After two and a half years of intense political campaigning, canvassing and public meetings, Scotland has voted to remain part of the United Kingdom.
In line with the nationwide result, Aberdeenshire voted No, despite frenetic Yes campaign activity in the North-east.
The Aberdeenshire count took place at the Aberdeen Exhibition and Conference Centre, beginning shortly after polls closed at 10pm.
Staff worked through the night and the final announcement was made at 5.55am.
With an incredible turnout of 87.2%, Aberdeenshire voted by a margin of 60-40% to stay in the Union – a result which was met with jubilation from supporters of the Better Together campaign.
A total of 71,337 votes (39.6%) were cast for Yes and a total of 108,606 votes (60.3%) were cast for No in Aberdeenshire.
A total of 102 votes were rejected for a number of reasons including votes in favour of both answers, writing or marks by which the voter could be identified, unmarked votes and others were made void for uncertainty.
However, while there are no official figures for the referendum result broken down by constituency, the SNP said information gathered by the Yes Campaign’s Counting Agents at the count pointed to a clear Yes vote in Banff and Buchan.
Around 1,000 people made up the Aberdeenshire Referendum Team, with 700 staffing polling stations across the region and a further 300 involved in the count.
Commenting before the result, Banff and Buchan MP Dr Eilidh Whiteford said: “The excitement on the streets has been palpable.
“We could be heading for a turnout of over 80%, which is the biggest turnout in an election in Scotland ever. When people talk about disengagement I think tonight proves this is a myth because people will turn out and vote if there is something worth voting for.
“In terms of what I’ve seen in Fraserburgh I feel very positive that there has been huge support for Yes in Fraserburgh.
“This referendum has electrified Scottish politics. People realise the future is in their own hands. People who have never voted before felt their voice was heard tonight.”
Liberal Democrat for the North East Alison McInnes commented: “I think it’s been a fascinating campaign on the whole.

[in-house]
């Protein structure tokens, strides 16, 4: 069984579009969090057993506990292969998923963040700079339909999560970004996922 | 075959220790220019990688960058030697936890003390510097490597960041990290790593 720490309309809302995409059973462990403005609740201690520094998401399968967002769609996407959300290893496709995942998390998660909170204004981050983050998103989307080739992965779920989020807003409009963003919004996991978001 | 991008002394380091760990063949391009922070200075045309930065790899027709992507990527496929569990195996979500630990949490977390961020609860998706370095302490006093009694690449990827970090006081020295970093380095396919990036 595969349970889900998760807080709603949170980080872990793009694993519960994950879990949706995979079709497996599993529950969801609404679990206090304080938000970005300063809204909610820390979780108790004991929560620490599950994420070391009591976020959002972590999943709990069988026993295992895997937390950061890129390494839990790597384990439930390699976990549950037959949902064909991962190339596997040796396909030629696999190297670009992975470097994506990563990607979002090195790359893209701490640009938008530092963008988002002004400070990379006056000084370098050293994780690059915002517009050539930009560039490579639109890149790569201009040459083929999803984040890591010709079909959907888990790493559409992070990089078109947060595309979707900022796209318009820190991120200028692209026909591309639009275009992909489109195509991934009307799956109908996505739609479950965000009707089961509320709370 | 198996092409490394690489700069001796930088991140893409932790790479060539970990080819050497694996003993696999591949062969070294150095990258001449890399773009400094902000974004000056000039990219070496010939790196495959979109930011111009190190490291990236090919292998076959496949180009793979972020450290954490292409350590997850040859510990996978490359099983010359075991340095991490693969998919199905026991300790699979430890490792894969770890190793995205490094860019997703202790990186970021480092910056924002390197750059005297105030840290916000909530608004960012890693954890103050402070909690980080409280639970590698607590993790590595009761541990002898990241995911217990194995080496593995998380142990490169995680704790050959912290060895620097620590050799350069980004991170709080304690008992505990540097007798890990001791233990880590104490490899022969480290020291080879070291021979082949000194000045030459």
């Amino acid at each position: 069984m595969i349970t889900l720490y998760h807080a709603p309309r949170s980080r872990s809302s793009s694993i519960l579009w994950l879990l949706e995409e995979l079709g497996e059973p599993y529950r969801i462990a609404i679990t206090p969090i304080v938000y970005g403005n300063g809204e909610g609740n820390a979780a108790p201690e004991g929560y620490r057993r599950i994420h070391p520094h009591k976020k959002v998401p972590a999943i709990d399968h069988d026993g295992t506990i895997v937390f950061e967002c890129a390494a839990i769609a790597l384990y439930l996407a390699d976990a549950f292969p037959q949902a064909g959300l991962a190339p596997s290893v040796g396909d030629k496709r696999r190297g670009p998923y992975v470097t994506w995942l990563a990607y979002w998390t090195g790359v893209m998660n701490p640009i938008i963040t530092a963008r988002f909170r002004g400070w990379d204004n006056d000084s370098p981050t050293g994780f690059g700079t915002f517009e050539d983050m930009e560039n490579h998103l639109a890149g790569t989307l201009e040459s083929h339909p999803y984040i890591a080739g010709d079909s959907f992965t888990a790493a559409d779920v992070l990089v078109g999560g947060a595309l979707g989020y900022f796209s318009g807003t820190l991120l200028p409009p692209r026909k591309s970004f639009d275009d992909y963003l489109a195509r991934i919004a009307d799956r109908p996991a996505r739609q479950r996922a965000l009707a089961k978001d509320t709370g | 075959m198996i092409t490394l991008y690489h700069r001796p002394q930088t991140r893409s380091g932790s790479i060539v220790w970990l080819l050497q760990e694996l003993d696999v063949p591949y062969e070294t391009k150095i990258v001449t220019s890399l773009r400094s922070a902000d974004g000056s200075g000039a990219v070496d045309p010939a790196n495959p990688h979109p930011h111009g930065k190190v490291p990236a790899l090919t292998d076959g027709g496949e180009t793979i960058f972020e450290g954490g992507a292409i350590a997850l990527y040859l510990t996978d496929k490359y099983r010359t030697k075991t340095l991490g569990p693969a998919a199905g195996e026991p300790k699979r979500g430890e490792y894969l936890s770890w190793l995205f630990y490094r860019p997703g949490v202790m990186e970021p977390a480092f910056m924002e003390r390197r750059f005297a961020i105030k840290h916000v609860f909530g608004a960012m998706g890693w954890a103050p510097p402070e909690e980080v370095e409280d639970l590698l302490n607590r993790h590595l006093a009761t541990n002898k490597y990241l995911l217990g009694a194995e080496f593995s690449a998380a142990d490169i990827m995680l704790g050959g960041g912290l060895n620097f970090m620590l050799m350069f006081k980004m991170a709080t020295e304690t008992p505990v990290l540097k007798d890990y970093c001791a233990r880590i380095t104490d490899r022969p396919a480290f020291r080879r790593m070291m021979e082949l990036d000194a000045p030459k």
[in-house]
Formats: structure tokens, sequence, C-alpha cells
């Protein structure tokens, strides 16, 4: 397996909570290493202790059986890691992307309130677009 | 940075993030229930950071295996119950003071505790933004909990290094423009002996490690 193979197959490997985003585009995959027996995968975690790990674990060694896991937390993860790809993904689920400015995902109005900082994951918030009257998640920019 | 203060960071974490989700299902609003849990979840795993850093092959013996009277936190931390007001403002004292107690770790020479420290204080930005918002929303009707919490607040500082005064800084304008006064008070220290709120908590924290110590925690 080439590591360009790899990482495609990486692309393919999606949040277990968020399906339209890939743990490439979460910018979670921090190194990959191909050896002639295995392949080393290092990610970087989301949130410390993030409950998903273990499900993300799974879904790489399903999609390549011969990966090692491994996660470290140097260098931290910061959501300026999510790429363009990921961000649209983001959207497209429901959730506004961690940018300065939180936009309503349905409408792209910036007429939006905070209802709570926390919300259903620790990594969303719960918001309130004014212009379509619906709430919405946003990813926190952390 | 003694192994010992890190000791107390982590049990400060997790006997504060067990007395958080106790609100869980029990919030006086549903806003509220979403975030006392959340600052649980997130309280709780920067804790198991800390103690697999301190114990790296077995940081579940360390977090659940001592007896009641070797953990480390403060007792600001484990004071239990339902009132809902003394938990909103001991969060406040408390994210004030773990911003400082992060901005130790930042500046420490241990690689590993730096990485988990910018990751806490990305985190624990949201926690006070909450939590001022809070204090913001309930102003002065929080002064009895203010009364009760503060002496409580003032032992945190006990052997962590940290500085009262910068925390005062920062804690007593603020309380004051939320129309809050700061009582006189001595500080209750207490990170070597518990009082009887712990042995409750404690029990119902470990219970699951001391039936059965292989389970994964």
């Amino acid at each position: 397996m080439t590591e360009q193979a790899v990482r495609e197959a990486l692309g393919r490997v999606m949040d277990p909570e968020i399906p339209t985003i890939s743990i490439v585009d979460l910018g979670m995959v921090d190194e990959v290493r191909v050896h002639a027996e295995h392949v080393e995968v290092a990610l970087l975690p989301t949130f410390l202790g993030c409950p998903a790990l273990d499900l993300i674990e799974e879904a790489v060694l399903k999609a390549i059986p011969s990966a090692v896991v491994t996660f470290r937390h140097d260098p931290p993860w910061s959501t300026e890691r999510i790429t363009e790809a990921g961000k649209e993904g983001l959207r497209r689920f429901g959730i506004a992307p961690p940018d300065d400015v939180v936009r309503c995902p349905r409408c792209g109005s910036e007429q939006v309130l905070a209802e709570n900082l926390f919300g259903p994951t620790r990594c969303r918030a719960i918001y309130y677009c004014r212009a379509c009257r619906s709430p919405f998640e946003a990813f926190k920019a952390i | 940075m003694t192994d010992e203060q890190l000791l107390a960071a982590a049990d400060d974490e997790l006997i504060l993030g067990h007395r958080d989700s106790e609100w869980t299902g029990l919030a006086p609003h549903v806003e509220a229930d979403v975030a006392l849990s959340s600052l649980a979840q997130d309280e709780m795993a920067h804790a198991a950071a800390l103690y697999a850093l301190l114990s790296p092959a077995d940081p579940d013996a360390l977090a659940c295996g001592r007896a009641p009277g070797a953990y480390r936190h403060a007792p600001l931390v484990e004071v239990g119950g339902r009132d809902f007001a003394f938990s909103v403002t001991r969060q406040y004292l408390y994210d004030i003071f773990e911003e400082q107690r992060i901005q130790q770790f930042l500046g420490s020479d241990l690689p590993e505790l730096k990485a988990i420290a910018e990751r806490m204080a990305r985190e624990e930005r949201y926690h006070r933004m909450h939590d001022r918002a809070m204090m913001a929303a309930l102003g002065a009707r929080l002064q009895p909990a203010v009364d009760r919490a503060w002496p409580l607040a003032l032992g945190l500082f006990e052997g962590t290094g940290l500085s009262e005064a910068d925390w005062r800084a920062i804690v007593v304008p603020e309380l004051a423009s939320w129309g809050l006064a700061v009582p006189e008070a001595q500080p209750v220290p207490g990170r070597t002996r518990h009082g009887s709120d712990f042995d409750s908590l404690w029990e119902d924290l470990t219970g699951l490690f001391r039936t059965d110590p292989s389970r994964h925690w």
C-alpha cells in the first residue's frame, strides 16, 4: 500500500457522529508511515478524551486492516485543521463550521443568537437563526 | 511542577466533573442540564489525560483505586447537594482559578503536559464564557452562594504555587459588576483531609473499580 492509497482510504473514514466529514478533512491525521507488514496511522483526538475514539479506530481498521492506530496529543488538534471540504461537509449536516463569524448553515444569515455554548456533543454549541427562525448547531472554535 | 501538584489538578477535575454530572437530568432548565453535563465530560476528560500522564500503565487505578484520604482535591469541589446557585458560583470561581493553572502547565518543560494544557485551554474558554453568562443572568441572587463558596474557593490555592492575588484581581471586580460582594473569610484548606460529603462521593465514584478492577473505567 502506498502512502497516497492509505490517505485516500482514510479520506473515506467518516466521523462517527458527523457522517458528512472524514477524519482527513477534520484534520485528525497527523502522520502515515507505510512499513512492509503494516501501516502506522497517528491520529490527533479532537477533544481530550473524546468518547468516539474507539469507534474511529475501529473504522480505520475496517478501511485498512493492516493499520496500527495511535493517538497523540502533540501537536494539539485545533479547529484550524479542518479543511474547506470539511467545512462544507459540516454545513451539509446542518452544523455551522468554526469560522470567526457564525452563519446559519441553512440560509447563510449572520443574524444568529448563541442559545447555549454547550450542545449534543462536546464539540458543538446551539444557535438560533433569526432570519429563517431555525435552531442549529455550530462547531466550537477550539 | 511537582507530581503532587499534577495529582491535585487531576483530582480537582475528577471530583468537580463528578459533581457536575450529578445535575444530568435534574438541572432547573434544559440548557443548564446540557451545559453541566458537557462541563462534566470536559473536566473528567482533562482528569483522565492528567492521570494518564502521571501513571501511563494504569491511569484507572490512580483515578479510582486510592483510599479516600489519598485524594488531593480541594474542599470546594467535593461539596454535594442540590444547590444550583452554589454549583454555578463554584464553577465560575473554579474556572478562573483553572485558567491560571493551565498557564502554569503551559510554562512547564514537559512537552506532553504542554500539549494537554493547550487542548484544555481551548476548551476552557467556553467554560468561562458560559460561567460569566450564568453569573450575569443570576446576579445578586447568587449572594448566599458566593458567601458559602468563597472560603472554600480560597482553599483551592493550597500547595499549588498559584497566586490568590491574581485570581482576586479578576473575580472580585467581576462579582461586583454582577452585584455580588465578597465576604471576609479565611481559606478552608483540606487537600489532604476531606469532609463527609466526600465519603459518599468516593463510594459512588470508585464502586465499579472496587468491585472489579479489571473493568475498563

“Change of this scale and of this nature can’t be decided by a few people, so I’m delighted with the turnout.
“I get the distinct sense from campaigning in Aberdeenshire that people were very anxious and my feeling is that No will win the day.”
Fraserburgh and District councillor Charles Buchan commented: “I’m extremely disappointed but this will be used as a foundation for another attempt in a few years’ time.
“It is quite amazing that we reached the stage of having a free and fair vote on independence without conflict and this was in large measure due to the Scottish Government negotiating the Edinburgh Agreement which set up the referendum.
“This referendum process has brought up a huge amount of interest in politics which I hope will be fostered in the future.”
“Although I’m disappointed at the national result, Yes supporters can take some consolation from the fact that Fraserburgh voted overwhelmingly Yes, with a 70% to 30% ratio of the votes cast in favour of Yes, the best in Aberdeenshire.
“I would like to thank all who voted Yes for their support for the aim of Scotland being an independent country, and especially the mass of activists and enthusiasts from all parts of the political spectrum who gave so much of their time, and did so much work at doors and on the streets, and the staff at the Yes office on Findlayson Street, and the businesses who supported us.”
Speaking before the result, Central Buchan councillor Jim Ingram said: “I hope in the morning, whether the Yes side or the No side wins - and I sincerely hope the Yes side wins - I hope we can come together and work for the good of the country. I’m sure we will.”
Meanwhile, commenting on the referendum result, Bertie Armstrong, chief executive of the Scottish Fishermen’s Federation, said: “Whilst the decision has been made for the constitutional status quo, as far as fishing is concerned there will most definitely need to be change in how we work together as an EU member state.
“For the last 18 months, the Scottish Government has lived in two parallel universes: engaging in normal business such as international negotiations, but pursuing at every opportunity the argument for separation. The Scottish Government had a mandate for this and it was absolutely right and necessary for the referendum process to run its course.
“But now that the referendum is over, the Scottish and UK governments need to work together as closely as possible. There are many challenges facing fishing, most notably the forthcoming discards ban, which has the potential to devastate our fishing fleets. We have had enough arm-wrestling during the independence debate, now is the time to work as a united team to get the best deal possible for fishing. We will be contacting both Fisheries Ministers in the coming days to set this in train and we are committed to playing our part in the process.”
Aberdeenshire Counting Officer Colin Mackenzie said: “This has been an historic night for Scotland and it is fantastic to see record numbers of voters in Aberdeenshire taking part in the democratic referendum process.”